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The Legacy of the Railway

Station House from Uppingham Road


Take any road out of Medbourne and you will encounter evidence of the railway. On Uppingham Road the chimneys of Station House stand above the parapet of the old railway bridge. On the Blaston track Leviathon Wood is bordered by a high embankment with an arched bridge and culvert in the southwest corner. Manor Road has a bridge over a deep cutting and Drayton Road has a hump-backed bridge. Along Ashley Road, immediately south of the river Welland, stands Ashley Road Station House. Slawston Road has another bridge and the single track road to Weston (Green Lane) cuts through a high embankment where the overbridge no longer has a parapet. Along Hallaton Road there are bridge piers and and the railway embankment, most noticeable where the road to Slawston cuts through a brick-arched bridge. Thus, there are railway remains on all points of the compass, only possible because multiple railway lines converged around Medbourne.

The old map below shows this clearly.


Before a railway line could be constructed it was necessary to secure permission via an Act of Parliament. There was great rivalry between the privately-owned railway comanies whilst, in Leicestershire and Northamptonshire, fox hunting landownwers were formidable opponents of new railway lines.

By 1879 the London & North Western Railway had a line from Rugby to Peterborough via Market Harborough, Welham Junction, Ashley Road (then called Medbourne Road), Caldecott and thence eastwards. The Great Northen Railway had a line from London to Nottingham via Market Harborough, Hallaton, East Norton and thence northwards. In order to allow the Great Northern to run trains to Peterborough a link line was run from south of Hallaton to Drayton passing through Medbourne.

The men who built the railway, The Batters, Medbourne, 1880

A train for Peterborough steams through Medbourne

The line opened for passenger traffic in 1883 passing through the newly-built Medbourne Station. The Station House, which still stands on the site, was the Station Master's accommodation. The old Medbourne station on Ashley Road was renamed "Ashley and Weston".

It is believed that the line was constructed for "political" reasons, as a result of the inter-company rivalry, rather than for any social or economic reasons.

The station when it had a double track

Later reduced to a single track

So, not surprisingly, the line was little used. It‘s likely that Medbourne villagers would have preferred Market Harborough as a destination. As a consequence, the line was reduced to a single track in 1905, (which dates the picture left to post 1905).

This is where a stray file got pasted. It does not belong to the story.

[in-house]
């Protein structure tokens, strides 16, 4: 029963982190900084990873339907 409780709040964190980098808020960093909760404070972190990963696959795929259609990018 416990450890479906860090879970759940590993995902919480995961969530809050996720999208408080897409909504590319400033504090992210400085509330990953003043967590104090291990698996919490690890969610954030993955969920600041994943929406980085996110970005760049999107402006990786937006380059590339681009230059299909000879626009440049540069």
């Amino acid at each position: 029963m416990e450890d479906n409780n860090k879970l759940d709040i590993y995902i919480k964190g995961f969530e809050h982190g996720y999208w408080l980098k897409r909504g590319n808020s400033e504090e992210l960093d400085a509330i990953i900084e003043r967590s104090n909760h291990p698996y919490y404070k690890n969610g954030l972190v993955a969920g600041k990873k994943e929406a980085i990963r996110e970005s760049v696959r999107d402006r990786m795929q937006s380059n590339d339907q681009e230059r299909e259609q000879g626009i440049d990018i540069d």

In 1916 the line was closed as a wartime economy. Sadly, shortly after closure, the station was accidentally burned down. After 1916 the line was only used for goods, and then mainly for storing wagons. In the 1960s the track was finally lifted.

After closure

Following the closure of the railway the Station House was occupied by a retired Station Master and, for many years, the yard was used as a coal depot. One particular character remembered by older villagers was “Speaker" Payne who, in the 1920s, ran a coal delivery service by horse and cart. Interestingly, he had a system whereby customers could pay for their coal by weekly subscriptions - a forerunner of today‘s Direct Debit!

Accident on the Manor Road bridge

The station site eventually became a stables in 1992, a purpose it still serves today (2011).

The picture left shows a lime quarry lorry that has accidentally gone through the parapet on the Manor Road bridge and ended up on the trackbed. Behind the lorry you can see the Rectory Lane footbridge, known as the "Stamping Bridge". This is no longer there, as this area of the trackbed now hosts the housing development at the top of Old Holt Road.

This postcard shows the Station Master's House and the road bridge carrying Uppingham Road, taken in 1939.

The Legacy

So what did Medbourne get from the railways? - thirty three years of passenger services to places of dubious value, followed by 95 years (and counting) of their industrial legacy. Thankfully, much of this has been reclaimed by nature.

Thanks are due to Mick Cooper and Keith Sandars for most of the information and photographs on this page. September 2011.